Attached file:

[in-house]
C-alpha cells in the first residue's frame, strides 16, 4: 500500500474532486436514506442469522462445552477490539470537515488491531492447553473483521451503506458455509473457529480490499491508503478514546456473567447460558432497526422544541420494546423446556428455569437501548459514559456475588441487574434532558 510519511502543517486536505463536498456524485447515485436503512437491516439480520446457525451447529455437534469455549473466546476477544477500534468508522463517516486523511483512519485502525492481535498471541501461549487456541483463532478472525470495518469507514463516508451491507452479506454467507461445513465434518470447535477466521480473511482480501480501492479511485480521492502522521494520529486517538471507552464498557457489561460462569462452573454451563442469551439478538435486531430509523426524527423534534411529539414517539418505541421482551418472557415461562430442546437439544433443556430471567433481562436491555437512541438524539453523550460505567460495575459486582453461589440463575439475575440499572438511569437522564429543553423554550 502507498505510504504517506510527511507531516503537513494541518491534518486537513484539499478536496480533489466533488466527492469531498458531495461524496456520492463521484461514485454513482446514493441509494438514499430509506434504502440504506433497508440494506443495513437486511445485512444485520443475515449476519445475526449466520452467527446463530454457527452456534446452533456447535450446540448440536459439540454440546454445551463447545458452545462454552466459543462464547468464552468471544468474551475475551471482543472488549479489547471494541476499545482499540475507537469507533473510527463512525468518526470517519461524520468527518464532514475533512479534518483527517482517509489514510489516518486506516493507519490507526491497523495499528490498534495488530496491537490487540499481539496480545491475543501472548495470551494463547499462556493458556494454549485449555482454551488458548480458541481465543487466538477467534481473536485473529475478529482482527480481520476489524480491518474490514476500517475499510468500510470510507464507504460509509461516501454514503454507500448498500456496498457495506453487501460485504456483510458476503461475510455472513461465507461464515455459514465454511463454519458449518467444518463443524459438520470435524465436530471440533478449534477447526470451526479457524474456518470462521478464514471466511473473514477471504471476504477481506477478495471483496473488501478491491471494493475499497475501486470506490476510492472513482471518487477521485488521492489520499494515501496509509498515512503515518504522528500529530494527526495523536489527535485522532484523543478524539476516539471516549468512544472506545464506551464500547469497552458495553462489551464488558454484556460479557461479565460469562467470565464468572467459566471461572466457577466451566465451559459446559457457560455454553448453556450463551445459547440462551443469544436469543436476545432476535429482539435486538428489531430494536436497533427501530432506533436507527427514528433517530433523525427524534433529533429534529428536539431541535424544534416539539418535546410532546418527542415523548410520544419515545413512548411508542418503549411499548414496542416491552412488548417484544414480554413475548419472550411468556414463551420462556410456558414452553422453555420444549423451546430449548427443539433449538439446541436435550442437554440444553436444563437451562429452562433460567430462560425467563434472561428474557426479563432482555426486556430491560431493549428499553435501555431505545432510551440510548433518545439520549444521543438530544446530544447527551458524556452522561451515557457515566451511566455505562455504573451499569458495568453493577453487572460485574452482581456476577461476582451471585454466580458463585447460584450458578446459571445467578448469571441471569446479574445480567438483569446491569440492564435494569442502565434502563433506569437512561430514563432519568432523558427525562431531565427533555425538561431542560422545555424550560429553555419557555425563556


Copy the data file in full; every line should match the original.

[in-house]
C-alpha cells in the first residue's frame, strides 16, 4: 500500500474532486436514506442469522462445552477490539470537515488491531492447553473483521451503506458455509473457529480490499491508503478514546456473567447460558432497526422544541420494546423446556428455569437501548459514559456475588441487574434532558 510519511502543517486536505463536498456524485447515485436503512437491516439480520446457525451447529455437534469455549473466546476477544477500534468508522463517516486523511483512519485502525492481535498471541501461549487456541483463532478472525470495518469507514463516508451491507452479506454467507461445513465434518470447535477466521480473511482480501480501492479511485480521492502522521494520529486517538471507552464498557457489561460462569462452573454451563442469551439478538435486531430509523426524527423534534411529539414517539418505541421482551418472557415461562430442546437439544433443556430471567433481562436491555437512541438524539453523550460505567460495575459486582453461589440463575439475575440499572438511569437522564429543553423554550 502507498505510504504517506510527511507531516503537513494541518491534518486537513484539499478536496480533489466533488466527492469531498458531495461524496456520492463521484461514485454513482446514493441509494438514499430509506434504502440504506433497508440494506443495513437486511445485512444485520443475515449476519445475526449466520452467527446463530454457527452456534446452533456447535450446540448440536459439540454440546454445551463447545458452545462454552466459543462464547468464552468471544468474551475475551471482543472488549479489547471494541476499545482499540475507537469507533473510527463512525468518526470517519461524520468527518464532514475533512479534518483527517482517509489514510489516518486506516493507519490507526491497523495499528490498534495488530496491537490487540499481539496480545491475543501472548495470551494463547499462556493458556494454549485449555482454551488458548480458541481465543487466538477467534481473536485473529475478529482482527480481520476489524480491518474490514476500517475499510468500510470510507464507504460509509461516501454514503454507500448498500456496498457495506453487501460485504456483510458476503461475510455472513461465507461464515455459514465454511463454519458449518467444518463443524459438520470435524465436530471440533478449534477447526470451526479457524474456518470462521478464514471466511473473514477471504471476504477481506477478495471483496473488501478491491471494493475499497475501486470506490476510492472513482471518487477521485488521492489520499494515501496509509498515512503515518504522528500529530494527526495523536489527535485522532484523543478524539476516539471516549468512544472506545464506551464500547469497552458495553462489551464488558454484556460479557461479565460469562467470565464468572467459566471461572466457577466451566465451559459446559457457560455454553448453556450463551445459547440462551443469544436469543436476545432476535429482539435486538428489531430494536436497533427501530432506533436507527427514528433517530433523525427524534433529533429534529428536539431541535424544534416539539418535546410532546418527542415523548410520544419515545413512548411508542418503549411499548414496542416491552412488548417484544414480554413475548419472550411468556414463551420462556410456558414452553422453555420444549423451546430449548427443539433449538439446541436435550442437554440444553436444563437451562429452562433460567430462560425467563434472561428474557426479563432482555426486556430491560431493549428499553435501555431505545432510551440510548433518545439520549444521543438530544446530544447527551458524556452522561451515557457515566451511566455505562455504573451499569458495568453493577453487572460485574452482581456476577461476582451471585454466580458463585447460584450458578446459571445467578448469571441471569446479574445480567438483569446491569440492564435494569442502565434502563433506569437512561430514563432519568432523558427525562431531565427533555425538561431542560422545555424550560429553555419557555425563556